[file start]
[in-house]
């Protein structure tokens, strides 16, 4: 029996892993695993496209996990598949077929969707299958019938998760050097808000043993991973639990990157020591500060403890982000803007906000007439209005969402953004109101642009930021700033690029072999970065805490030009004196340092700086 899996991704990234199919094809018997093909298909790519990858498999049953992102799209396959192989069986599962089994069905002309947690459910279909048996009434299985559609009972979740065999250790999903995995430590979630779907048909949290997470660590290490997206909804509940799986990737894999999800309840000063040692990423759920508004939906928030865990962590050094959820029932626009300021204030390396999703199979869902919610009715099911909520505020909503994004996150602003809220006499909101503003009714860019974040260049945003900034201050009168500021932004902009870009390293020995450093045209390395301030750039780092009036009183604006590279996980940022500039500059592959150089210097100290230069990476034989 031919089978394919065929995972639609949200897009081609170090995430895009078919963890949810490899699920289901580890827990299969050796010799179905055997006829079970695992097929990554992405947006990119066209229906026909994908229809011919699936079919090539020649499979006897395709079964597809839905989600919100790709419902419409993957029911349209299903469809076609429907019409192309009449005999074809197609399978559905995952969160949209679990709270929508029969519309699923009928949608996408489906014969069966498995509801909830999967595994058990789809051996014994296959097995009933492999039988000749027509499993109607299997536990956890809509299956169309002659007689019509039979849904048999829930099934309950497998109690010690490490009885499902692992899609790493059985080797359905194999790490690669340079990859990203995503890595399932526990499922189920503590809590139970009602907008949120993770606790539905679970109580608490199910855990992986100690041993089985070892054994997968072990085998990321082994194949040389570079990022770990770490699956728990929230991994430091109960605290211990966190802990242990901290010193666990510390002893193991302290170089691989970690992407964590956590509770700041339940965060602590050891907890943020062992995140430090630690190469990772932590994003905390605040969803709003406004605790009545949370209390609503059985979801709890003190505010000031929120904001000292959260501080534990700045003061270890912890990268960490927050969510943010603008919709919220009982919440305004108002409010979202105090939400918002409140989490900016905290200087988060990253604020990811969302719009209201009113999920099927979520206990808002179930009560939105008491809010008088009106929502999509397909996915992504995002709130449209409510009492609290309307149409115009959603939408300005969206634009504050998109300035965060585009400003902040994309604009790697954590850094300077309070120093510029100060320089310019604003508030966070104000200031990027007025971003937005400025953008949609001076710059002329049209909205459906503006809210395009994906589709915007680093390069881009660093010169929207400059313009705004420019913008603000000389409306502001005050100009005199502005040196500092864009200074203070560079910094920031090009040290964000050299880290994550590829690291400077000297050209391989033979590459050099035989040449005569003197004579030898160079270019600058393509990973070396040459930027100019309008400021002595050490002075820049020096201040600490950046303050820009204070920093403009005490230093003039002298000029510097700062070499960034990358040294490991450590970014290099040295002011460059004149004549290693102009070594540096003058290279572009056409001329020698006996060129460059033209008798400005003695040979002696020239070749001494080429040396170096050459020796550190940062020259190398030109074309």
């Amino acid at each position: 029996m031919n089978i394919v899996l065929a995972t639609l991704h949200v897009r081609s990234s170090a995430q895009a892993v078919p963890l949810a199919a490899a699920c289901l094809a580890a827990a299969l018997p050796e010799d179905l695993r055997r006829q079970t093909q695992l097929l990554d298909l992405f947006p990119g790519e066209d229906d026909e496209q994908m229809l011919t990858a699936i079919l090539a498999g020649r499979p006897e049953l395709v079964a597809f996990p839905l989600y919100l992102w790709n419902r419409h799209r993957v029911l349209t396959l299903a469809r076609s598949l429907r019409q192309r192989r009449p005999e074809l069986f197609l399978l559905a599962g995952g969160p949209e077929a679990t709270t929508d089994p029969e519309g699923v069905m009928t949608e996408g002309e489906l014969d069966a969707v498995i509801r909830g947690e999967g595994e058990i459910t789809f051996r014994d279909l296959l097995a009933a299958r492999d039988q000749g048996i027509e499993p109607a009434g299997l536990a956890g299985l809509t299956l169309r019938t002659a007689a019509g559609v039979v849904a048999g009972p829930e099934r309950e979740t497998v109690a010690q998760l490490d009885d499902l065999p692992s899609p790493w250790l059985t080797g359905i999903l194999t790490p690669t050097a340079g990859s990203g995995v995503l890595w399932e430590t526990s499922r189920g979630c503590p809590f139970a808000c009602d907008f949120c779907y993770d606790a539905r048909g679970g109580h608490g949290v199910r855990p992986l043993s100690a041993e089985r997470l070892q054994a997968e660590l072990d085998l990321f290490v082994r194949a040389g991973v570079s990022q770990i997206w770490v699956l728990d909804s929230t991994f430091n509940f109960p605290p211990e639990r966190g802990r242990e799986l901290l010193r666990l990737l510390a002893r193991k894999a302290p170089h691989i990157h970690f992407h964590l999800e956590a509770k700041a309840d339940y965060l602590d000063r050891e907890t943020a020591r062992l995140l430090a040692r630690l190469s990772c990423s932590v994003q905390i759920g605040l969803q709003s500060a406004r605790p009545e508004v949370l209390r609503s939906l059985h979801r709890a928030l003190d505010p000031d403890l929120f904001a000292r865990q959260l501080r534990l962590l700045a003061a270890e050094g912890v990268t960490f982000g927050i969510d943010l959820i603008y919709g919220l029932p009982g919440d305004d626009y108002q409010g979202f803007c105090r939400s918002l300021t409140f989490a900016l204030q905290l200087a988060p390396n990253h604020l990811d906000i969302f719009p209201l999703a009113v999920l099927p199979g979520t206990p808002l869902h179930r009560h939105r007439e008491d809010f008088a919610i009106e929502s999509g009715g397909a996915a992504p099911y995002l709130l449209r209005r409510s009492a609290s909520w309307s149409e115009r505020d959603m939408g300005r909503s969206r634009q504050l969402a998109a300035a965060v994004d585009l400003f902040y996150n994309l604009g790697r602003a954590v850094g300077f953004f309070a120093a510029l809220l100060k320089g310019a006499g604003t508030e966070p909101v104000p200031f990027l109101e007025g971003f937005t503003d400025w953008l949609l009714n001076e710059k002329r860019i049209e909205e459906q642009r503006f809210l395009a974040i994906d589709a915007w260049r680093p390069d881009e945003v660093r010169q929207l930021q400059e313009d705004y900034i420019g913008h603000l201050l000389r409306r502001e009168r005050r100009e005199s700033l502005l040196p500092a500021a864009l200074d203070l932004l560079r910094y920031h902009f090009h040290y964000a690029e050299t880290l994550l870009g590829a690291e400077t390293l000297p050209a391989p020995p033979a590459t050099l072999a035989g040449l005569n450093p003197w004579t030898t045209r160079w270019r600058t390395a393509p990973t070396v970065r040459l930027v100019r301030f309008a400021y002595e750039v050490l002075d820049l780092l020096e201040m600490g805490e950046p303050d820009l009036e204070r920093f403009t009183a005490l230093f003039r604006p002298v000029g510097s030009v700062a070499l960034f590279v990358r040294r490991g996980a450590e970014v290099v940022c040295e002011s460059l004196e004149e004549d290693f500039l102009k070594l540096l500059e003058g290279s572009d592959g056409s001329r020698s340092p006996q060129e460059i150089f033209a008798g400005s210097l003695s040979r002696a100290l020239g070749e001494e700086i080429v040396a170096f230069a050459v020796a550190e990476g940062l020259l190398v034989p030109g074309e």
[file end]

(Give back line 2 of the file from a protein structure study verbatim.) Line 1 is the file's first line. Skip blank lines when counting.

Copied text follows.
């Protein structure tokens, strides 16, 4: 029996892993695993496209996990598949077929969707299958019938998760050097808000043993991973639990990157020591500060403890982000803007906000007439209005969402953004109101642009930021700033690029072999970065805490030009004196340092700086 899996991704990234199919094809018997093909298909790519990858498999049953992102799209396959192989069986599962089994069905002309947690459910279909048996009434299985559609009972979740065999250790999903995995430590979630779907048909949290997470660590290490997206909804509940799986990737894999999800309840000063040692990423759920508004939906928030865990962590050094959820029932626009300021204030390396999703199979869902919610009715099911909520505020909503994004996150602003809220006499909101503003009714860019974040260049945003900034201050009168500021932004902009870009390293020995450093045209390395301030750039780092009036009183604006590279996980940022500039500059592959150089210097100290230069990476034989 031919089978394919065929995972639609949200897009081609170090995430895009078919963890949810490899699920289901580890827990299969050796010799179905055997006829079970695992097929990554992405947006990119066209229906026909994908229809011919699936079919090539020649499979006897395709079964597809839905989600919100790709419902419409993957029911349209299903469809076609429907019409192309009449005999074809197609399978559905995952969160949209679990709270929508029969519309699923009928949608996408489906014969069966498995509801909830999967595994058990789809051996014994296959097995009933492999039988000749027509499993109607299997536990956890809509299956169309002659007689019509039979849904048999829930099934309950497998109690010690490490009885499902692992899609790493059985080797359905194999790490690669340079990859990203995503890595399932526990499922189920503590809590139970009602907008949120993770606790539905679970109580608490199910855990992986100690041993089985070892054994997968072990085998990321082994194949040389570079990022770990770490699956728990929230991994430091109960605290211990966190802990242990901290010193666990510390002893193991302290170089691989970690992407964590956590509770700041339940965060602590050891907890943020062992995140430090630690190469990772932590994003905390605040969803709003406004605790009545949370209390609503059985979801709890003190505010000031929120904001000292959260501080534990700045003061270890912890990268960490927050969510943010603008919709919220009982919440305004108002409010979202105090939400918002409140989490900016905290200087988060990253604020990811969302719009209201009113999920099927979520206990808002179930009560939105008491809010008088009106929502999509397909996915992504995002709130449209409510009492609290309307149409115009959603939408300005969206634009504050998109300035965060585009400003902040994309604009790697954590850094300077309070120093510029100060320089310019604003508030966070104000200031990027007025971003937005400025953008949609001076710059002329049209909205459906503006809210395009994906589709915007680093390069881009660093010169929207400059313009705004420019913008603000000389409306502001005050100009005199502005040196500092864009200074203070560079910094920031090009040290964000050299880290994550590829690291400077000297050209391989033979590459050099035989040449005569003197004579030898160079270019600058393509990973070396040459930027100019309008400021002595050490002075820049020096201040600490950046303050820009204070920093403009005490230093003039002298000029510097700062070499960034990358040294490991450590970014290099040295002011460059004149004549290693102009070594540096003058290279572009056409001329020698006996060129460059033209008798400005003695040979002696020239070749001494080429040396170096050459020796550190940062020259190398030109074309």